When we look at a province like Ontario, it is legal right now to bet on three games, but not on one or two games. The change has not happened here because of paternalism of a central government that goes back to colonialism.
We are asking that the provinces have a chance to fight back. The provinces need to make their own choices on what products and services they will offer their citizens. They will be the front-line people to deal with the repercussions if there is some negative activity with regard to single-event sports gaming. It will give them power and custodianship of a responsible product that is then put out. We are talking about the public good.
Right now, the system of three works against individual citizens. It is called a parlay bet because it is a rigged bet. It makes it very difficult for people to win and creates further problems and complications. This allows for us to come into the modern age of a regulated system.
Who are we fighting? We are fighting criminal activity from the organized elements connected to the Hells Angels and other organized crime. We are fighting those in the backrooms, basements and bars who run the numbers and make profits off the backs of people.
The alternatives are to bring in this regulated market. With the regulated market, we have revenue to deal with a number of different problems. We also have revenue that will bring public good.
For example, Michigan is the most recent to bring this into the United States. We saw that this was going to take place. It is putting its revenue toward helping firefighters who get cancer or other illnesses from the job. The rest of the money goes to education. Each province will get to chose what product it wants out there. It will decide how that goes out. Then it will decide where that revenue goes.
When we look at the history of this bill, it also comes from competition. Billions of dollars of legally regulated betting is now at risk. When we look at communities like Windsor or Hamilton and across the country, we have tourist destinations where people visit. Those places no longer have a product available. They have to compete with the United States and with the phone.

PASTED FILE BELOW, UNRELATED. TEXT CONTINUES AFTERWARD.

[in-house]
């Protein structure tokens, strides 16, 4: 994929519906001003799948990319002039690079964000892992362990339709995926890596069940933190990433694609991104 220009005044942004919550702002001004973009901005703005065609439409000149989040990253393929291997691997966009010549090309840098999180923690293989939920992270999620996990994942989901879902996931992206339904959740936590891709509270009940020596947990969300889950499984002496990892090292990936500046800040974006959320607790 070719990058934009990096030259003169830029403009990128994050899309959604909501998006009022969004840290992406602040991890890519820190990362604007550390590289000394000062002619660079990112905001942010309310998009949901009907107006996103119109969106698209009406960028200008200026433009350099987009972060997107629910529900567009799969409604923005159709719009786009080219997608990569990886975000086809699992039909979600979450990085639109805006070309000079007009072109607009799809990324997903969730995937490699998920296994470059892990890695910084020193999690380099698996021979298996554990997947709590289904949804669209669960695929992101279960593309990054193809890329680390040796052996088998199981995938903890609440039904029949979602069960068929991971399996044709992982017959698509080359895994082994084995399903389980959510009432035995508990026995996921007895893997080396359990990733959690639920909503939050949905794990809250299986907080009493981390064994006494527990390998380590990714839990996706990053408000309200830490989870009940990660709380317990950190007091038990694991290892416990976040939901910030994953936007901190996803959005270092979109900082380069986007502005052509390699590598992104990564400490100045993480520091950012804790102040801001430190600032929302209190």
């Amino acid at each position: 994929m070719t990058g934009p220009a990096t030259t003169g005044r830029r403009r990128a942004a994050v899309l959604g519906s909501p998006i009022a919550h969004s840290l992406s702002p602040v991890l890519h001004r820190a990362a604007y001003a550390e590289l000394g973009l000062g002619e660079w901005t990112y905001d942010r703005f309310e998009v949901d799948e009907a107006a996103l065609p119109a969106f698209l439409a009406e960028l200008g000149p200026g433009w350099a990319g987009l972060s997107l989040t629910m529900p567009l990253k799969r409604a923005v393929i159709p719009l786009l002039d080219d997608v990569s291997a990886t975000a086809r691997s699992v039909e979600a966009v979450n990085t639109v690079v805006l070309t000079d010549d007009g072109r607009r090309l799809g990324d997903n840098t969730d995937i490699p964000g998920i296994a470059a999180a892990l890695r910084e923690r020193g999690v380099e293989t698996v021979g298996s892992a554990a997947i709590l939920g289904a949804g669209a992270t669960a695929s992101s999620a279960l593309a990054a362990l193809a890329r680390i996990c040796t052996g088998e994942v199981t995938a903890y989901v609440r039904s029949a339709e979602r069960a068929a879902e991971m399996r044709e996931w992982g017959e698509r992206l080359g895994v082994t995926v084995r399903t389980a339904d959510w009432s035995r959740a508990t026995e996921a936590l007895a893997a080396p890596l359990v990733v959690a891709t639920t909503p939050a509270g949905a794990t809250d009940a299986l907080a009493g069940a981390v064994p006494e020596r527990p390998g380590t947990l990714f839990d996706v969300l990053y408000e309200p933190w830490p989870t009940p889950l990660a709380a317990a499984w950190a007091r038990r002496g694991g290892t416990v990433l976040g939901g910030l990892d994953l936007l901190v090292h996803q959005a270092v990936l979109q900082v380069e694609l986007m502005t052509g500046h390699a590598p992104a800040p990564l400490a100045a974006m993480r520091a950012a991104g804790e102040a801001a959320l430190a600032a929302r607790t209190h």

There is a sad story taking place here. There are the value-added jobs in the actual regulated sports industry business and all the entertainment that goes around it. Then we have all those doing the work for the web design, running the different scenarios and the work that goes on behind the analysis and activity that takes place.
View Brian Masse Profile
NDP (ON)
We get no benefit from that right now. We send tens of billions of dollars underground that then goes to human smuggling, violent crime, prostitution and drugs. Then we have to use our other revenue to fight that at the cost of millions of dollars locally and hundreds of millions of dollars nationally. It is time to change that.
That is why when I introduced my bill, the Canadian Chamber of Commerce and the Canadian Labour Congress were on board with it. Think of that. We have the business and labour communities together. The provinces and a number of organizations are looking at this through the tourism lens. A number of different groups understand the status quo does not work and that is why Canada has been left behind. That is why Canada now has to compete with illegal activity.
Here are some headlines of some recent illegal activity: “9 arrested, $35 million of items seized in organized crime bust”, “Police bust illegal casino and spa north of Toronto, seize 20,000 sq. ft. mansion and $1M in cash”, “Police lay 228 charges in alleged illegal gambling ring tied to Hells Angels”.